There has been a gap between sex and procreation that has been widening for the past 50 years thanks to the rise of fertility drugs, embryonic genetic testing, artificial insemination and in vitro fertilization (IVF). In the UK for example egg freezing has increased tenfold, from just under 230 cycles in 2009 to almost 2,400 cycles in 2019. IVF birth rates in 2019 were three times higher than in 1991, and the use of egg and sperm donors has risen as well. According to bioethics authorities we will be able to make eggs and sperm by turning skin cells into stem cells, through a process called induced pluripotent stem cells. In addition, there is also the possibility babies could be grown in artificial wombs. In 2021, Israeli scientists successfully grew mouse embryos inside glass vials for 11 days, about half the length of a usual mouse pregnancy.
The ramifications of these different scenarios are such that wealthy parents could have the ability to edit undesirable mutations out of their child’s genes – and while for now, this has been done to reduce the likelihood of a child inheriting a hereditary condition from their parents, thus arguably setting a dangerous precedent for the future. As time goes on it will get less expensive and easier to test for genetic issues and non-genetic issues. Therefore, it is not out of the realm of imagination to envision where the wealthy could pay for their offspring to be smarter, faster and stronger and aesthetically desirable. However, it seems at the present that most researchers are more interested in eradicating debilitating diseases such as cancer or genetic disorders.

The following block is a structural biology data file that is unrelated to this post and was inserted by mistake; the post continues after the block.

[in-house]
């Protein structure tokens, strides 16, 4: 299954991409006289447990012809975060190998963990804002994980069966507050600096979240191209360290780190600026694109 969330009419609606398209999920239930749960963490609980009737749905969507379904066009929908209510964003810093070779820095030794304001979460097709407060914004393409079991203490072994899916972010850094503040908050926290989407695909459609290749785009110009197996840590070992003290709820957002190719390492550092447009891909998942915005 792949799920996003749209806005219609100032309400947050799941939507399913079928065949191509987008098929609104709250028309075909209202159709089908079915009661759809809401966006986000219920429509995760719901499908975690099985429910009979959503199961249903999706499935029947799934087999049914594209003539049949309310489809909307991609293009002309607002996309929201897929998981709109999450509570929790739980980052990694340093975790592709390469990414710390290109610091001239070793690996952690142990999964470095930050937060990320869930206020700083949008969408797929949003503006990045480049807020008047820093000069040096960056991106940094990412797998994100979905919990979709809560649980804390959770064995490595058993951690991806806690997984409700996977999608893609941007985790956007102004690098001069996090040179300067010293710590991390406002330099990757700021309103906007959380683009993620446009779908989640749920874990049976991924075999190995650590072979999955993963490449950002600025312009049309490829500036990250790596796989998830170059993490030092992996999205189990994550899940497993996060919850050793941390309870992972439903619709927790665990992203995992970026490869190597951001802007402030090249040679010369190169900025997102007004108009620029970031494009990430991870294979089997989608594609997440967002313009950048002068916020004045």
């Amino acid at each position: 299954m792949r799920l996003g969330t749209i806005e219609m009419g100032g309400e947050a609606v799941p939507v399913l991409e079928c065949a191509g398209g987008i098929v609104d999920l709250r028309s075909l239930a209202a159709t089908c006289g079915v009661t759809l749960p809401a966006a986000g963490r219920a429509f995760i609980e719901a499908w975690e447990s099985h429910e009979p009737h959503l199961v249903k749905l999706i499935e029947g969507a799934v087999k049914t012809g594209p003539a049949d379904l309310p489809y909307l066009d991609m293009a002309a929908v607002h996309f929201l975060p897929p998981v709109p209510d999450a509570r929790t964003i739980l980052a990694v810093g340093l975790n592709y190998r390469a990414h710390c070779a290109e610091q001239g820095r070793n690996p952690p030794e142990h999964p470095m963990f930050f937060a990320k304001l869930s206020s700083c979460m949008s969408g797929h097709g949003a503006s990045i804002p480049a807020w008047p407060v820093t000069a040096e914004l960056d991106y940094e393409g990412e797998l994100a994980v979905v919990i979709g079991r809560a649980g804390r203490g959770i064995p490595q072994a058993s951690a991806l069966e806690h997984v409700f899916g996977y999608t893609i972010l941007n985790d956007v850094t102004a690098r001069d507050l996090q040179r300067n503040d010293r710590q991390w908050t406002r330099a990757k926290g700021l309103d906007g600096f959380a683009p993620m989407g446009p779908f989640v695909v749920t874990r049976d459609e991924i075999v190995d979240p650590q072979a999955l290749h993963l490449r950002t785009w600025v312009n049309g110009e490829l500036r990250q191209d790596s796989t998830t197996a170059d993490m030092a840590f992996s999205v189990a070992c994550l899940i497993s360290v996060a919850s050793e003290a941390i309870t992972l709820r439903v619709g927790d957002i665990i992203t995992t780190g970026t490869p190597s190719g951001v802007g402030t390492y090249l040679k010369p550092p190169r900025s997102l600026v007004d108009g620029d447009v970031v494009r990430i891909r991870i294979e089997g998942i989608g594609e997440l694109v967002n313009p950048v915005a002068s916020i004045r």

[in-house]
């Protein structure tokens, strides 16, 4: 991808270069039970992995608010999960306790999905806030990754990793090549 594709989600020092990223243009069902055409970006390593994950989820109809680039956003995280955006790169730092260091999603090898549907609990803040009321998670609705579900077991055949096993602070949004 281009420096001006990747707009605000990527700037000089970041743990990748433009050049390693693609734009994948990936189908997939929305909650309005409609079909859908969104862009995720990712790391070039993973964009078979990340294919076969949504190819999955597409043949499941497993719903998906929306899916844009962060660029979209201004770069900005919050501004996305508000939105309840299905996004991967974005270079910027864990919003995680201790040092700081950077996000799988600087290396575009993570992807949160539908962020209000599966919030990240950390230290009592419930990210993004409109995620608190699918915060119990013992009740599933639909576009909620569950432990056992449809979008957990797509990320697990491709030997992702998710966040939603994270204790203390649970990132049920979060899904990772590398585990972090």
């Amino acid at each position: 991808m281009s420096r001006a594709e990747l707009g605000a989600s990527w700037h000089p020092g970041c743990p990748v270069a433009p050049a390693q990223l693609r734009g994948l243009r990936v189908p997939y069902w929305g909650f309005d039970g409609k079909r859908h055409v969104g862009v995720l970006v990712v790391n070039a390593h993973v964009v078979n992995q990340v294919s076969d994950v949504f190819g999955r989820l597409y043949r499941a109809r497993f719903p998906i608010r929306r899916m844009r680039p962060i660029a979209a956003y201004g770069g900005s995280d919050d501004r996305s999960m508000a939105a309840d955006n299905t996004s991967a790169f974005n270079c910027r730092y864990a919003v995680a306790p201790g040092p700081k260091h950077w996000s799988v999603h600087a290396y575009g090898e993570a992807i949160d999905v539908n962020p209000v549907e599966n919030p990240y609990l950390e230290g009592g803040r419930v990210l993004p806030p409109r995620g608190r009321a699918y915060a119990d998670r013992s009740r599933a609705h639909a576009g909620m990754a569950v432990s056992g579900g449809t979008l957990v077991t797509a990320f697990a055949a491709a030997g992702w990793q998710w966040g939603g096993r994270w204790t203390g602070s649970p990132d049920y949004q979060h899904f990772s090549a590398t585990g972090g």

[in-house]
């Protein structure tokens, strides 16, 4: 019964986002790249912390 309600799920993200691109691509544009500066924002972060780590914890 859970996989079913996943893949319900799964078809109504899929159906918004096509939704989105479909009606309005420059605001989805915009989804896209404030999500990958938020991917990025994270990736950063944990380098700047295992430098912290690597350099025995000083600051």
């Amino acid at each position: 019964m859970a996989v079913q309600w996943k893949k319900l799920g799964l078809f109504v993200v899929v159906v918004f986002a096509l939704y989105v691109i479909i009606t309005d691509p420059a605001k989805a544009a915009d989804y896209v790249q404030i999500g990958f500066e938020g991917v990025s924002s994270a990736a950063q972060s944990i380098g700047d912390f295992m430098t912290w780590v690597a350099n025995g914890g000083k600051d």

Surrogate outsourcing could also be affected. Presently a power imbalance exists whereby the wealthy can afford the option of surrogacy and the impecunious people take on the physical risks. Therefore, if mechanical surrogacy does develop uteruses would no longer have to take on the burden of pregnancy and childbirth. As assisted reproduction becomes more of the norm instead of the exception, will old fashioned reproduction become viewed as archaic? Will conventional childbirth be looked at second class citizens? These are hypothetical questions but could in fact become real as technology advances and are closer to reality than science fiction.